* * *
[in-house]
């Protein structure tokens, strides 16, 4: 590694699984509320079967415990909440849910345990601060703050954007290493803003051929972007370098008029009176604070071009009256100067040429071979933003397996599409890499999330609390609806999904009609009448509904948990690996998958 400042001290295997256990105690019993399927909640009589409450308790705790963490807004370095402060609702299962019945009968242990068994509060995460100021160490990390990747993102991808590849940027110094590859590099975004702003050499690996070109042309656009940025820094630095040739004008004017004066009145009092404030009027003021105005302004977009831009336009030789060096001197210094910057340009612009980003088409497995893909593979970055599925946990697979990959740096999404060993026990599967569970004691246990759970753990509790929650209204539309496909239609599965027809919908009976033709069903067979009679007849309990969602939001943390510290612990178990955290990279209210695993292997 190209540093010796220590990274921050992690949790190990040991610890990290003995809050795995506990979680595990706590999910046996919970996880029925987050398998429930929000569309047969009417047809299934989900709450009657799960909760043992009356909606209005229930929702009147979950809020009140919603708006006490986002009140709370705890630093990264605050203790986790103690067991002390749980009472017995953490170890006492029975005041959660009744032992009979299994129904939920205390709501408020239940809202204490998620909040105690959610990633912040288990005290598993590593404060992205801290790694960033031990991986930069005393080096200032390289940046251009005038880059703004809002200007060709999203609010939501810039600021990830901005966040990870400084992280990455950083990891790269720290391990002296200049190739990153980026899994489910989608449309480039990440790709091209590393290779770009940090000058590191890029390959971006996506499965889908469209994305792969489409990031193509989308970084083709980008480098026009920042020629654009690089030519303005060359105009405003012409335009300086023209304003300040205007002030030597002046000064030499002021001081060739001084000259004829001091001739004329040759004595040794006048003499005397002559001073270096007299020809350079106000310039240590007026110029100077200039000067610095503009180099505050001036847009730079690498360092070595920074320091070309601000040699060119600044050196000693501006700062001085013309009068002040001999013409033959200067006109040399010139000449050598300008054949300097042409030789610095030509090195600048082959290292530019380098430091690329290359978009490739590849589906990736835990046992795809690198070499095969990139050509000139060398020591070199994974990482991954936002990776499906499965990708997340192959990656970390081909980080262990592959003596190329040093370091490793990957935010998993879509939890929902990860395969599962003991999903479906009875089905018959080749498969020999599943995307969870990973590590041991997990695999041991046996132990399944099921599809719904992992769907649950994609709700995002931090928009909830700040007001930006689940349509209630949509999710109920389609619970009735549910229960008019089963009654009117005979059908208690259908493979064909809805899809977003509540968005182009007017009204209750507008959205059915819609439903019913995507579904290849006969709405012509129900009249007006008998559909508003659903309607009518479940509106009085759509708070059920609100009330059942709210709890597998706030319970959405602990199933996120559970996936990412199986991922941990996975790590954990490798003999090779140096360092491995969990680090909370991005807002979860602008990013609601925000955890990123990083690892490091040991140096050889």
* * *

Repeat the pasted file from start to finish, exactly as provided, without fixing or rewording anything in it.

[in-house]
């Protein structure tokens, strides 16, 4: 590694699984509320079967415990909440849910345990601060703050954007290493803003051929972007370098008029009176604070071009009256100067040429071979933003397996599409890499999330609390609806999904009609009448509904948990690996998958 400042001290295997256990105690019993399927909640009589409450308790705790963490807004370095402060609702299962019945009968242990068994509060995460100021160490990390990747993102991808590849940027110094590859590099975004702003050499690996070109042309656009940025820094630095040739004008004017004066009145009092404030009027003021105005302004977009831009336009030789060096001197210094910057340009612009980003088409497995893909593979970055599925946990697979990959740096999404060993026990599967569970004691246990759970753990509790929650209204539309496909239609599965027809919908009976033709069903067979009679007849309990969602939001943390510290612990178990955290990279209210695993292997 190209540093010796220590990274921050992690949790190990040991610890990290003995809050795995506990979680595990706590999910046996919970996880029925987050398998429930929000569309047969009417047809299934989900709450009657799960909760043992009356909606209005229930929702009147979950809020009140919603708006006490986002009140709370705890630093990264605050203790986790103690067991002390749980009472017995953490170890006492029975005041959660009744032992009979299994129904939920205390709501408020239940809202204490998620909040105690959610990633912040288990005290598993590593404060992205801290790694960033031990991986930069005393080096200032390289940046251009005038880059703004809002200007060709999203609010939501810039600021990830901005966040990870400084992280990455950083990891790269720290391990002296200049190739990153980026899994489910989608449309480039990440790709091209590393290779770009940090000058590191890029390959971006996506499965889908469209994305792969489409990031193509989308970084083709980008480098026009920042020629654009690089030519303005060359105009405003012409335009300086023209304003300040205007002030030597002046000064030499002021001081060739001084000259004829001091001739004329040759004595040794006048003499005397002559001073270096007299020809350079106000310039240590007026110029100077200039000067610095503009180099505050001036847009730079690498360092070595920074320091070309601000040699060119600044050196000693501006700062001085013309009068002040001999013409033959200067006109040399010139000449050598300008054949300097042409030789610095030509090195600048082959290292530019380098430091690329290359978009490739590849589906990736835990046992795809690198070499095969990139050509000139060398020591070199994974990482991954936002990776499906499965990708997340192959990656970390081909980080262990592959003596190329040093370091490793990957935010998993879509939890929902990860395969599962003991999903479906009875089905018959080749498969020999599943995307969870990973590590041991997990695999041991046996132990399944099921599809719904992992769907649950994609709700995002931090928009909830700040007001930006689940349509209630949509999710109920389609619970009735549910229960008019089963009654009117005979059908208690259908493979064909809805899809977003509540968005182009007017009204209750507008959205059915819609439903019913995507579904290849006969709405012509129900009249007006008998559909508003659903309607009518479940509106009085759509708070059920609100009330059942709210709890597998706030319970959405602990199933996120559970996936990412199986991922941990996975790590954990490798003999090779140096360092491995969990680090909370991005807002979860602008990013609601925000955890990123990083690892490091040991140096050889």